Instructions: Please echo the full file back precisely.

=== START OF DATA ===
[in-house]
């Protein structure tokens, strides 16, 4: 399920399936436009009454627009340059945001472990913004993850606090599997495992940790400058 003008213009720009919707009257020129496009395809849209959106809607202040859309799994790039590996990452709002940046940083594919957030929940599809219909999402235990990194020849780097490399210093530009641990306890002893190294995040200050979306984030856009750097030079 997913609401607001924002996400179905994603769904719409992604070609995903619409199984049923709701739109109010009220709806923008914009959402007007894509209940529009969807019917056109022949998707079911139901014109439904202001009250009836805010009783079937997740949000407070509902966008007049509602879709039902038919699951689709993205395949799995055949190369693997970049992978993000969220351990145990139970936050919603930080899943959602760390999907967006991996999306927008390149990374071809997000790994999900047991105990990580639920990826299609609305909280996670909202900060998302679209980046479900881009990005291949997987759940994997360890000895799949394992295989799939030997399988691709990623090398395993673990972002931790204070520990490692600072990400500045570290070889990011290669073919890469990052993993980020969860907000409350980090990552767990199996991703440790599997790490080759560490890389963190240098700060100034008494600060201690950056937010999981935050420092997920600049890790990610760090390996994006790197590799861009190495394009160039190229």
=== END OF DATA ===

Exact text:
[in-house]
């Protein structure tokens, strides 16, 4: 399920399936436009009454627009340059945001472990913004993850606090599997495992940790400058 003008213009720009919707009257020129496009395809849209959106809607202040859309799994790039590996990452709002940046940083594919957030929940599809219909999402235990990194020849780097490399210093530009641990306890002893190294995040200050979306984030856009750097030079 997913609401607001924002996400179905994603769904719409992604070609995903619409199984049923709701739109109010009220709806923008914009959402007007894509209940529009969807019917056109022949998707079911139901014109439904202001009250009836805010009783079937997740949000407070509902966008007049509602879709039902038919699951689709993205395949799995055949190369693997970049992978993000969220351990145990139970936050919603930080899943959602760390999907967006991996999306927008390149990374071809997000790994999900047991105990990580639920990826299609609305909280996670909202900060998302679209980046479900881009990005291949997987759940994997360890000895799949394992295989799939030997399988691709990623090398395993673990972002931790204070520990490692600072990400500045570290070889990011290669073919890469990052993993980020969860907000409350980090990552767990199996991703440790599997790490080759560490890389963190240098700060100034008494600060201690950056937010999981935050420092997920600049890790990610760090390996994006790197590799861009190495394009160039190229």